The speeches and actions of the characters in King Lear also show Goneril’s identity as separate from her husband, whom she is supposed to be bound to. In Act 1, Scene 1, Lear addresses her as “Goneril, our eldest born” whereas he addresses Regan as “Our dearest Regan, wife of Cornwall” and Cordelia as “Our last and least, to whose young love the vines of France and milk of Burgundy strive to be interest” (1.1, 55, 70, 85-87) Both of the younger daughters are described in relation to their husband or potential husbands in Cordelia’s case, but Goneril is seen independently of her relationship to Albany.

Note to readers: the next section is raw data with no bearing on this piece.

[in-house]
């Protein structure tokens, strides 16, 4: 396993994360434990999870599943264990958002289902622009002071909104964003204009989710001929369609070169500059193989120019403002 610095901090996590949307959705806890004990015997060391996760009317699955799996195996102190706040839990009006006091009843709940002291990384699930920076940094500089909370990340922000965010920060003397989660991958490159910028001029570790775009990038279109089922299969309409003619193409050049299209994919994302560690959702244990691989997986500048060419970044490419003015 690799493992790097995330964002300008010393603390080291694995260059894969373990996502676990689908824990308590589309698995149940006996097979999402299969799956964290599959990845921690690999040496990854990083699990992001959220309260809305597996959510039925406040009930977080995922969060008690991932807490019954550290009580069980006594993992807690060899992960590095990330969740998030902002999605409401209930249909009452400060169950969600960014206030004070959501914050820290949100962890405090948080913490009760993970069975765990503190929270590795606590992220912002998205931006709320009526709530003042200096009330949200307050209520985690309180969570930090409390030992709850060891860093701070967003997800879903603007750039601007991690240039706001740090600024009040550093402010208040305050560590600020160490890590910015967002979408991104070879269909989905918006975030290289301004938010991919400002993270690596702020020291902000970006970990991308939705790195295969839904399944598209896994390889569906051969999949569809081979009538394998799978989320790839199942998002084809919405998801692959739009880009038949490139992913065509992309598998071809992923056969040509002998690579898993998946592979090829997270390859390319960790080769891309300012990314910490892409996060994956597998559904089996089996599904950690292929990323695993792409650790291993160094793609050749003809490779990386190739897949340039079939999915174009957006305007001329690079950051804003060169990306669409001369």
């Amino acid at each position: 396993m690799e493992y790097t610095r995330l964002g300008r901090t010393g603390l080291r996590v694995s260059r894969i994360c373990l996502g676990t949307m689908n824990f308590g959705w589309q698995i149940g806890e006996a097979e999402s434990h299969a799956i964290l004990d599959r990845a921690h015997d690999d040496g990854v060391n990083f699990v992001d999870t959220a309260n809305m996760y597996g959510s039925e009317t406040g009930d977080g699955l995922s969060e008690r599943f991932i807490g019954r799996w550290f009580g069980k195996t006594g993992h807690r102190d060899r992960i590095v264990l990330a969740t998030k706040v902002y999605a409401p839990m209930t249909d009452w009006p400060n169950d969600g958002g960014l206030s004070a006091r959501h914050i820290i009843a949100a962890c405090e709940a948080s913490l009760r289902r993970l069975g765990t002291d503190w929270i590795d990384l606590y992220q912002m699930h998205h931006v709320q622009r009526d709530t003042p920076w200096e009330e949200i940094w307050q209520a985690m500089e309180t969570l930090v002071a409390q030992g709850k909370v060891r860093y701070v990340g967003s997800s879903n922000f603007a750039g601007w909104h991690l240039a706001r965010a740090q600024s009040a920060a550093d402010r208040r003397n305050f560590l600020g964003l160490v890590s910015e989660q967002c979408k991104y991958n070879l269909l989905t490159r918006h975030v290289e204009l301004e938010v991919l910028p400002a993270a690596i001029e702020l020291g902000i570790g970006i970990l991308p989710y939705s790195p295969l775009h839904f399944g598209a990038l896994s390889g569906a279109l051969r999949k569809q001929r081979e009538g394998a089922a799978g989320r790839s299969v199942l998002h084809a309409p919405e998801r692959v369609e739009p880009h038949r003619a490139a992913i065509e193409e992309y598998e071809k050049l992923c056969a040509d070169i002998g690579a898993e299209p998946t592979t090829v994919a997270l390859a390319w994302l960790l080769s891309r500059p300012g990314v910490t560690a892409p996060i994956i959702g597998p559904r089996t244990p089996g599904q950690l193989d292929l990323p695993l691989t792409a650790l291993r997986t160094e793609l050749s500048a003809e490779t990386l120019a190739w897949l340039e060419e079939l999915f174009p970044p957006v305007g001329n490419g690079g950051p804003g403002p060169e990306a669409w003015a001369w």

Goneril’s autonomy is seen in the way she addresses those around her. Although she tells Cordelia, “Let your study be to content thy lord”— in other words, France, whom Cordelia is going to marry—Goneril’s behavior towards Albany shows that her husband’s contentment is not a priority for her. Whereas the man is supposed to be the head of the household, just like the king is the head of the kingdom and its subjects, Goneril sets out be head of them all. She runs the affairs in her estate. In Act 1, Scene 3, she enters with her steward, instructing him to mistreat the king and his nights. She does not consult her husband about the situation, and when Albany inquires about the disagreement between Lear and Goneril, she responds, “Never afflict yourself to know the cause” (1.4, 298). Exasperated with Albany’s attempts to mitigate the situation, she says, “Pray you, content,” essentially telling him to shut up and let her handle the situation, which, according to her, requires something other than his “milky gentleness” (1.4, 320, 348). The dynamic of their marriage is reveled in this act: Goneril is the active, dominant wife while Albany is the passive, submissive husband; that is, until he reverses the roles later on in the play. Even when Albany begins to reassert his masculinity in his marriage, Goneril mocks him, calling him a “milk-livered man” (4.2, 50). It is not until Act 5, Scene 3, that Albany fully assumes control of the marriage and the country. “Shut your mouth, dame or with this paper shall I stop it,” he says as he presents the letter addressed to Edmund, proof of Goneril’s plot to kill him and marry Edmund (5.3, 157-158).